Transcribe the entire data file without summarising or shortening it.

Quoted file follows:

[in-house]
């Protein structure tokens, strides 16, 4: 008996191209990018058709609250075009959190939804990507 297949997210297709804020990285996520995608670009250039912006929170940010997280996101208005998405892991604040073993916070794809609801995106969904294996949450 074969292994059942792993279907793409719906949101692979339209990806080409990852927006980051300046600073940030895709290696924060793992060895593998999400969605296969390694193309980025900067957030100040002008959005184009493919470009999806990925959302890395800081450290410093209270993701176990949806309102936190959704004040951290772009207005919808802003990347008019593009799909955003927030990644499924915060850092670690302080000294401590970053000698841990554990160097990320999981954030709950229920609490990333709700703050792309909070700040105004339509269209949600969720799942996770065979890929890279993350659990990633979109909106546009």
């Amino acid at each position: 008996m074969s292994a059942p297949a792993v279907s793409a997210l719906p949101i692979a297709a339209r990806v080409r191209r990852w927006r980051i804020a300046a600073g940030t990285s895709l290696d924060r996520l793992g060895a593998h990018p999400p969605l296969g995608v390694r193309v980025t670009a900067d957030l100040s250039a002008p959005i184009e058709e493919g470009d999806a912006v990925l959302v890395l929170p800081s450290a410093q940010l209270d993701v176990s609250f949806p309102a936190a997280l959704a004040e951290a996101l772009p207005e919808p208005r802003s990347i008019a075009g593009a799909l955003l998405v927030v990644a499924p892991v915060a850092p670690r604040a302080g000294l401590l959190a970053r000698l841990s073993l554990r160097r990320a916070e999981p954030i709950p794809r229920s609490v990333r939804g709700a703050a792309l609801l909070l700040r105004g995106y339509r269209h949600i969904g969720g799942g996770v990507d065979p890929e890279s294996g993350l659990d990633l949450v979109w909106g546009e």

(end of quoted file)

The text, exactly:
[in-house]
């Protein structure tokens, strides 16, 4: 008996191209990018058709609250075009959190939804990507 297949997210297709804020990285996520995608670009250039912006929170940010997280996101208005998405892991604040073993916070794809609801995106969904294996949450 074969292994059942792993279907793409719906949101692979339209990806080409990852927006980051300046600073940030895709290696924060793992060895593998999400969605296969390694193309980025900067957030100040002008959005184009493919470009999806990925959302890395800081450290410093209270993701176990949806309102936190959704004040951290772009207005919808802003990347008019593009799909955003927030990644499924915060850092670690302080000294401590970053000698841990554990160097990320999981954030709950229920609490990333709700703050792309909070700040105004339509269209949600969720799942996770065979890929890279993350659990990633979109909106546009």
């Amino acid at each position: 008996m074969s292994a059942p297949a792993v279907s793409a997210l719906p949101i692979a297709a339209r990806v080409r191209r990852w927006r980051i804020a300046a600073g940030t990285s895709l290696d924060r996520l793992g060895a593998h990018p999400p969605l296969g995608v390694r193309v980025t670009a900067d957030l100040s250039a002008p959005i184009e058709e493919g470009d999806a912006v990925l959302v890395l929170p800081s450290a410093q940010l209270d993701v176990s609250f949806p309102a936190a997280l959704a004040e951290a996101l772009p207005e919808p208005r802003s990347i008019a075009g593009a799909l955003l998405v927030v990644a499924p892991v915060a850092p670690r604040a302080g000294l401590l959190a970053r000698l841990s073993l554990r160097r990320a916070e999981p954030i709950p794809r229920s609490v990333r939804g709700a703050a792309l609801l909070l700040r105004g995106y339509r269209h949600i969904g969720g799942g996770v990507d065979p890929e890279s294996g993350l659990d990633l949450v979109w909106g546009e």